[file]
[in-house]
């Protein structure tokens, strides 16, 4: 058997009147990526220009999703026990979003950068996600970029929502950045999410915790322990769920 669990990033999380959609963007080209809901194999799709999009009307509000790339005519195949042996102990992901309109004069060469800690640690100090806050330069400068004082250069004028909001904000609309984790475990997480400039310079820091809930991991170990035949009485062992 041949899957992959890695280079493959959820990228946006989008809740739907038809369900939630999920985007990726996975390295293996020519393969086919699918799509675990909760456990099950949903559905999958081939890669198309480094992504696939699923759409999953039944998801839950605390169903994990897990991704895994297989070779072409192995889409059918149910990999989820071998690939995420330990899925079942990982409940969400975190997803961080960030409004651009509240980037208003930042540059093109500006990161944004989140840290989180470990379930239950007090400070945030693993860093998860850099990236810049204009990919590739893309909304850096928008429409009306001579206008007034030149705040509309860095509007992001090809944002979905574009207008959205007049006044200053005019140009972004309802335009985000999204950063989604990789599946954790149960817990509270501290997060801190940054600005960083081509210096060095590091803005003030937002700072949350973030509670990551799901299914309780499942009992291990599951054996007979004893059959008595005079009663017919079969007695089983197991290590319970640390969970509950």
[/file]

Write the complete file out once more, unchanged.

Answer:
[in-house]
């Protein structure tokens, strides 16, 4: 058997009147990526220009999703026990979003950068996600970029929502950045999410915790322990769920 669990990033999380959609963007080209809901194999799709999009009307509000790339005519195949042996102990992901309109004069060469800690640690100090806050330069400068004082250069004028909001904000609309984790475990997480400039310079820091809930991991170990035949009485062992 041949899957992959890695280079493959959820990228946006989008809740739907038809369900939630999920985007990726996975390295293996020519393969086919699918799509675990909760456990099950949903559905999958081939890669198309480094992504696939699923759409999953039944998801839950605390169903994990897990991704895994297989070779072409192995889409059918149910990999989820071998690939995420330990899925079942990982409940969400975190997803961080960030409004651009509240980037208003930042540059093109500006990161944004989140840290989180470990379930239950007090400070945030693993860093998860850099990236810049204009990919590739893309909304850096928008429409009306001579206008007034030149705040509309860095509007992001090809944002979905574009207008959205007049006044200053005019140009972004309802335009985000999204950063989604990789599946954790149960817990509270501290997060801190940054600005960083081509210096060095590091803005003030937002700072949350973030509670990551799901299914309780499942009992291990599951054996007979004893059959008595005079009663017919079969007695089983197991290590319970640390969970509950």